A few weeks ago Hill and I attended the Faith Matters “Restore Conference” that I referenced in my last post. I loved walking away with new insights on how to be a better person and live a deeper, more meaningful life. One of my favorite talks was given by Adam Miller, an author and philosopher whose current focus is on what it means to love. For those of you reading who aren’t religious, please don’t stop reading!! I promise his thoughts are worth your time.

Adam Miller shared the following principles in his slow, deliberate, gravelly voice (which I loved):

Love is the commandment, not the reward. 

Love demands that we return good for good, and good for evil. 

Love gives not what is deserved, but what is needed.

He illustrated these principles by recounting the parable of the Prodigal Son found in Luke, chapter 15, as told by Jesus. The younger son takes his inheritance and squanders it in riotous living. Because of his actions he sees himself as unworthy of love, and therefore deserving of nothing.

The older son, who has been faithful in serving his father, sees himself as worthy of his father’s love. But he feels like that love is missing because it hasn’t been given to him how he would like. He sees that the reception given to his brother somehow robs him of the love he deserves.

In both these instances, the sons see love as a noun, something that is given or received. Something to be worthy of. Something to be deserved.

But Adam Miller points out that in order for love to be effective, it can only be treated as a verb.

Love lifts.

Love builds.

Love engages.

Love expands.

Love brings joy.

Love offers acceptance.

Love delivers hope.

Love is the father in the parable. He returns good for good, and good for evil. The father gives to both sons what is needed.

Amazing!!

I’ve thought a lot about this talk and this parable over the past few weeks. Despite this sound philosophy, I have recently withheld love from my family because I saw love as the reward. It’s so maddening! Yet I’m try to give myself that which is needed: grace and forgiveness.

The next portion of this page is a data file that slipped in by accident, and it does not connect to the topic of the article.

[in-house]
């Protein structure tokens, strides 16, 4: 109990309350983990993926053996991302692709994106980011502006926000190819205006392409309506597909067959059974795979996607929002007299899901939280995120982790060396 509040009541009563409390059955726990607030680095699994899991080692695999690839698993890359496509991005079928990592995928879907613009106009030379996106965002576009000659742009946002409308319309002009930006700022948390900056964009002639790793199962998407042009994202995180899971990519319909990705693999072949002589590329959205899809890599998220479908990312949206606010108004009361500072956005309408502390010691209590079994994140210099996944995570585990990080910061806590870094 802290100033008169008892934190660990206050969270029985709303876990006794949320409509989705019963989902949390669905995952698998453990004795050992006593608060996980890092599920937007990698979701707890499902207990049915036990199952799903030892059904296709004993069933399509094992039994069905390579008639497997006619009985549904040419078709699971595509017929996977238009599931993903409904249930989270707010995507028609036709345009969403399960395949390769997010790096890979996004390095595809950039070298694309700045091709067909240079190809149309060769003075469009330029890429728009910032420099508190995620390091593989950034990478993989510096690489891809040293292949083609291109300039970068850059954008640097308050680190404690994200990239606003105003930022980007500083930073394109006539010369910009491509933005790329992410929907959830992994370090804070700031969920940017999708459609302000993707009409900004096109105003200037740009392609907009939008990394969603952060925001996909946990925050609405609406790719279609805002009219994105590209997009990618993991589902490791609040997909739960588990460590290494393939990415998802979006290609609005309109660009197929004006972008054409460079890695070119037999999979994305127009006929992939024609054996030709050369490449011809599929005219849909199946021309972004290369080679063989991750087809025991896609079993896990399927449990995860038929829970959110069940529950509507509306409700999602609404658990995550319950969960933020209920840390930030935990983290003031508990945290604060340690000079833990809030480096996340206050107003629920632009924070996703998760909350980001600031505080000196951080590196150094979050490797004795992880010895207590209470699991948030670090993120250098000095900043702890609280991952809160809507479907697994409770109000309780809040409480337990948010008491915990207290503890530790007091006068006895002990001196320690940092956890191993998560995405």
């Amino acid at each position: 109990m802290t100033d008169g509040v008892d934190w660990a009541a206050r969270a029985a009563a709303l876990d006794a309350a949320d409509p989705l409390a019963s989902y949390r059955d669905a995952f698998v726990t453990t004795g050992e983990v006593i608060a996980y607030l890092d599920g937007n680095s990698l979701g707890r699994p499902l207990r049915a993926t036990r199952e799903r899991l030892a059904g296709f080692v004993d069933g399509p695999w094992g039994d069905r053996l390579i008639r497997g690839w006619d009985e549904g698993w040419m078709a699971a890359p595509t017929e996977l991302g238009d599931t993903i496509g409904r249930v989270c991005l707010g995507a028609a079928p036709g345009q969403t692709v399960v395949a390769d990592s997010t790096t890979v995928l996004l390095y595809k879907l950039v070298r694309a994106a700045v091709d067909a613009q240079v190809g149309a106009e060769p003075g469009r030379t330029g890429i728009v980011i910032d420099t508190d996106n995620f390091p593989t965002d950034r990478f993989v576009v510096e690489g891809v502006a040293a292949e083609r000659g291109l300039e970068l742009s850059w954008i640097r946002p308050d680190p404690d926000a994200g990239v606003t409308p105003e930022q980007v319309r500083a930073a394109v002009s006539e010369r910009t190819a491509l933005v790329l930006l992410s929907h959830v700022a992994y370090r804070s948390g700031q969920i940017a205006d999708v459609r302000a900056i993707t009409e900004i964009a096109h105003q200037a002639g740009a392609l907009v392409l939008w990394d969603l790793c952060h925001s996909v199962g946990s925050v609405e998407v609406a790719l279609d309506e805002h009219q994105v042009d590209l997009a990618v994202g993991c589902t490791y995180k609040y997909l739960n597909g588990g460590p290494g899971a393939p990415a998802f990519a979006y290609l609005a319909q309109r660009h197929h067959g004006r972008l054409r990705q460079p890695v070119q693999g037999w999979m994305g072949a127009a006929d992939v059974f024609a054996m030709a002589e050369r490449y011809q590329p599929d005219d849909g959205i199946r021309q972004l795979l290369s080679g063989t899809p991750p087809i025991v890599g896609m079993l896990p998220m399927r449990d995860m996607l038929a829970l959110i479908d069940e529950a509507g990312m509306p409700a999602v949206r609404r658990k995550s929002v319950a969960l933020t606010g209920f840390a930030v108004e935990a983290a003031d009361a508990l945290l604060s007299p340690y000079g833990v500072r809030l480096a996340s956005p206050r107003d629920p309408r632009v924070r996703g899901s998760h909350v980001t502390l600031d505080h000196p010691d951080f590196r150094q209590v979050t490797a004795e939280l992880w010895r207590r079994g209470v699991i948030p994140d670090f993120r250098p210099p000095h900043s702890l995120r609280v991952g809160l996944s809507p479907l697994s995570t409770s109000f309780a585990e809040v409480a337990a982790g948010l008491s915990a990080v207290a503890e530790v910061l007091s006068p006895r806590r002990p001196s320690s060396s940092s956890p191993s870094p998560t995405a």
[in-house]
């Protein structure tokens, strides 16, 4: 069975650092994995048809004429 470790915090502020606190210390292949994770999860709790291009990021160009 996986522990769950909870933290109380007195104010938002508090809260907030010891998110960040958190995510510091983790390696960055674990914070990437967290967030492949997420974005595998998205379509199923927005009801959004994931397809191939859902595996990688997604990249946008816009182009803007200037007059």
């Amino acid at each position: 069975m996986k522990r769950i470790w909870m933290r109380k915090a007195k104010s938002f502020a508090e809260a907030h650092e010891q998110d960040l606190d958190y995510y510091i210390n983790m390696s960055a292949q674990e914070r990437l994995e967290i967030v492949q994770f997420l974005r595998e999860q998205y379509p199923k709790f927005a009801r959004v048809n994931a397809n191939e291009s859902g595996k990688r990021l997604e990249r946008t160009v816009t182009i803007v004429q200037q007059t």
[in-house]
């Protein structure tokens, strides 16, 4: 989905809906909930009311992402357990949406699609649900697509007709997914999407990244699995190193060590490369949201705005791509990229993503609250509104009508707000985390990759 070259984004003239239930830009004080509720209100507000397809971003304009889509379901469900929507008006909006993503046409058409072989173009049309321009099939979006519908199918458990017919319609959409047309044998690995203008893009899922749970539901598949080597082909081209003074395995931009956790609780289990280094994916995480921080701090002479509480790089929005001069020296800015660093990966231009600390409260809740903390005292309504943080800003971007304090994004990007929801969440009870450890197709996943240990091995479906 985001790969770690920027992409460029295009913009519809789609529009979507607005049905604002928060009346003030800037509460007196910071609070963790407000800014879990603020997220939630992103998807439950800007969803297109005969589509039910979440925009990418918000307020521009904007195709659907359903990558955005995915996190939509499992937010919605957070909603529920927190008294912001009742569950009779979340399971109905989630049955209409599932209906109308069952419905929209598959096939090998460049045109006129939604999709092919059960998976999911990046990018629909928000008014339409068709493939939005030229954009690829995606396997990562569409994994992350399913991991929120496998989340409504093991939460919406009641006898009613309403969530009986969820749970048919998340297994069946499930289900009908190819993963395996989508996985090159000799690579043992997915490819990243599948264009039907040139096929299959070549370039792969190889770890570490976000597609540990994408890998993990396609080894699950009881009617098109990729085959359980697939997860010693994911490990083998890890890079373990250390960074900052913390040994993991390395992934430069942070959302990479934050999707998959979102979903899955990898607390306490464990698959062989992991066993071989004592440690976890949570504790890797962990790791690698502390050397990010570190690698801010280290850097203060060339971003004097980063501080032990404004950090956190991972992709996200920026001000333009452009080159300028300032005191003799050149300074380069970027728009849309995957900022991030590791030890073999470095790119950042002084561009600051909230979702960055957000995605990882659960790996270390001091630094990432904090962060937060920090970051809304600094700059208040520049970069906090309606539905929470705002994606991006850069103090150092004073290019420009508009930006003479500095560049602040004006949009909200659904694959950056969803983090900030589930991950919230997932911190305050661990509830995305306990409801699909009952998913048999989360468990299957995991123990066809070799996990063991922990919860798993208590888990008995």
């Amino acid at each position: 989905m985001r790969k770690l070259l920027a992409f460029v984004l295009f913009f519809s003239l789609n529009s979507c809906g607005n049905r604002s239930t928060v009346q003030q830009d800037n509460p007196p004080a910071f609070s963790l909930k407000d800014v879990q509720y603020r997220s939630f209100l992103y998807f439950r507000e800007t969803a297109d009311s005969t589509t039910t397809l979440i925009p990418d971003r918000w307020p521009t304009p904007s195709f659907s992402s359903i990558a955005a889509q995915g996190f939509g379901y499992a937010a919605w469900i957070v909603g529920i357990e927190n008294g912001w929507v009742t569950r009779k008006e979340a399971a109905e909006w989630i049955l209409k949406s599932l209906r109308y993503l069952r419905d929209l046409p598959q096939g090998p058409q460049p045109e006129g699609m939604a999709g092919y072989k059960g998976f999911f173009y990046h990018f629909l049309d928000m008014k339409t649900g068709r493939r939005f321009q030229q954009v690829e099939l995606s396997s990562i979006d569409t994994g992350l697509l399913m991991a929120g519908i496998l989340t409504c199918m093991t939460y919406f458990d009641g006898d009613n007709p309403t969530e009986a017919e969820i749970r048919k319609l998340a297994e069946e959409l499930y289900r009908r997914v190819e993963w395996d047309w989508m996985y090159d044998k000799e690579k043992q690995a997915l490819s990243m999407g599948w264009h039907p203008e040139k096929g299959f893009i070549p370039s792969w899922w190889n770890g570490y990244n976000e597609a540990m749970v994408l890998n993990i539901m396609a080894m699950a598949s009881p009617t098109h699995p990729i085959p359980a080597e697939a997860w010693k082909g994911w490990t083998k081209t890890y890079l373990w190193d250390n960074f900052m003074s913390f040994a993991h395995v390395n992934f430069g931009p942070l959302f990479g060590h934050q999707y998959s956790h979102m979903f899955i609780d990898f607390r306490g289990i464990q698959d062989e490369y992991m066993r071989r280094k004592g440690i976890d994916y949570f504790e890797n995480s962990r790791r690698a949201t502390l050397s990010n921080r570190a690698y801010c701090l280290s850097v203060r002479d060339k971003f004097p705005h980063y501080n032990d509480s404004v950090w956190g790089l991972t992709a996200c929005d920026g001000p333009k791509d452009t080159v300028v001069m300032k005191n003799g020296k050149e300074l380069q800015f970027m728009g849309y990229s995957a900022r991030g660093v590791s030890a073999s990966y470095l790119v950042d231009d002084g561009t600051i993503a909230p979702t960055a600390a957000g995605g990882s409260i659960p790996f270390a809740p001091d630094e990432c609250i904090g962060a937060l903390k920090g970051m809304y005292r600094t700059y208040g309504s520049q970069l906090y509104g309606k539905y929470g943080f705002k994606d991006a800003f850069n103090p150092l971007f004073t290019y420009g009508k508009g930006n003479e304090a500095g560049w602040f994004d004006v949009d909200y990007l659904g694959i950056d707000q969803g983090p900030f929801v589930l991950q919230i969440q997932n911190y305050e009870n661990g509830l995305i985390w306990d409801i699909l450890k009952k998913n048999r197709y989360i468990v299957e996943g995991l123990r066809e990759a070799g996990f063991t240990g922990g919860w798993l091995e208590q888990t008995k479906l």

How do you see love in your life? Do you think seeing it differently could change you?

When we see love as a reward, we spend our time trying to prove ourselves worthy of that love from others and from ourselves. If we see love as a reward, we see all the ways that we haven’t been loved by others like we would prefer. This prevents love from becoming the transformative force that it can be in our lives. It puts on he hamster wheel of striving for something that can never be achieved.

I’m guessing most of us have had times in our lives when we sit in the presence of love. A moment with someone special. A time when we see our inherent worth. I think we all long for more of those moments. If we start to see love as the law, love as the commandment, it has the power to change our lives for good. 

As Zora Neal Hurston said, “Love makes your soul crawl out from its hiding place.”

  • Jacob
    7 months ago
    I’ve been pondering on the contents of this great post for most of the day. I believe that love is the remedy for all of the world’s problems created by governments, organizations, communities, and people in general. Love combined with grace and forgiveness could go a long way to building much needed unity. I do find it intriguing that Darwinism seems to run counter to this and many other philosophical opinions. There appears to be something innate within organic creatures’ brain chemistry that provides the directive of survival. Viewed within the context of modern human society the will to survive has been adapted into competitive behaviors and a life heuristic of the if / then statement. For example, if I do what I’m ask then someone will love me. It seems to me that many are stuck within this mental construct anf often fail to identify the joy of love as the law. With all of this being said, I am unsure the next steps required to invite others to see life through this new perspective and attain the joy and peace we all seek. As I get older I wonder if each must take the journey of self reflection and discovery before we understand who we really are and why we are here in the first place.